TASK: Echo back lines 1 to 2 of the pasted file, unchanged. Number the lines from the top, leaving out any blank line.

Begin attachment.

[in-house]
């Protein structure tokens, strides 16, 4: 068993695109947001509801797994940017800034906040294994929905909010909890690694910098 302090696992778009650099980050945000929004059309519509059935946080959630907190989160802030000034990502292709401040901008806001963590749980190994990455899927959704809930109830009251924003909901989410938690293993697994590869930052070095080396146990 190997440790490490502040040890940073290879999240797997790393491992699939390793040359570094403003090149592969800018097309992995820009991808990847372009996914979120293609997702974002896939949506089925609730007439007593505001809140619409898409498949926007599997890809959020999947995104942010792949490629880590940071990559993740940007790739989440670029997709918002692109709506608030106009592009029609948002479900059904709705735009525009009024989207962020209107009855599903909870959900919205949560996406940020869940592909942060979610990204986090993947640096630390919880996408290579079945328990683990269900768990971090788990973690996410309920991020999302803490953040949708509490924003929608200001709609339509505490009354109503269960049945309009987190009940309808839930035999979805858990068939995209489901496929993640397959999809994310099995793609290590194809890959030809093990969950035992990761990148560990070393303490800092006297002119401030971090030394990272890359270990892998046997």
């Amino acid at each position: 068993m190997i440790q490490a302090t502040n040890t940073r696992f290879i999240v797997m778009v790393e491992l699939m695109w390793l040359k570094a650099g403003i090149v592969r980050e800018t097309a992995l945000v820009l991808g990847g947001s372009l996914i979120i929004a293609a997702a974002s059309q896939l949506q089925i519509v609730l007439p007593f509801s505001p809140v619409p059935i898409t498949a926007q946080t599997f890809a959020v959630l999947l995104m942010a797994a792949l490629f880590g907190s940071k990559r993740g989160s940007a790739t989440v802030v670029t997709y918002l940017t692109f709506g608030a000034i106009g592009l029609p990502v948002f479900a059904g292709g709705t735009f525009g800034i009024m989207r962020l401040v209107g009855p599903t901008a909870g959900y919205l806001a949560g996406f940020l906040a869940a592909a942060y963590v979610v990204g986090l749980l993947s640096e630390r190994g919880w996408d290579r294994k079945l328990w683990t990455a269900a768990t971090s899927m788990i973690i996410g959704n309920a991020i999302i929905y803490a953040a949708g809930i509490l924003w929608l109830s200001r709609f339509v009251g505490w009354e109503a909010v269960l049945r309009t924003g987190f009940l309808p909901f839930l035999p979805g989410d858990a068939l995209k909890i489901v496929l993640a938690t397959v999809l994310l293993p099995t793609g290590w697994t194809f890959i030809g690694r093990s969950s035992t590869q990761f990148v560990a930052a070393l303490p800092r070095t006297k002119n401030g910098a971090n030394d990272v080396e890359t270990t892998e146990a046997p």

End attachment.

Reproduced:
[in-house]
């Protein structure tokens, strides 16, 4: 068993695109947001509801797994940017800034906040294994929905909010909890690694910098 302090696992778009650099980050945000929004059309519509059935946080959630907190989160802030000034990502292709401040901008806001963590749980190994990455899927959704809930109830009251924003909901989410938690293993697994590869930052070095080396146990 190997440790490490502040040890940073290879999240797997790393491992699939390793040359570094403003090149592969800018097309992995820009991808990847372009996914979120293609997702974002896939949506089925609730007439007593505001809140619409898409498949926007599997890809959020999947995104942010792949490629880590940071990559993740940007790739989440670029997709918002692109709506608030106009592009029609948002479900059904709705735009525009009024989207962020209107009855599903909870959900919205949560996406940020869940592909942060979610990204986090993947640096630390919880996408290579079945328990683990269900768990971090788990973690996410309920991020999302803490953040949708509490924003929608200001709609339509505490009354109503269960049945309009987190009940309808839930035999979805858990068939995209489901496929993640397959999809994310099995793609290590194809890959030809093990969950035992990761990148560990070393303490800092006297002119401030971090030394990272890359270990892998046997």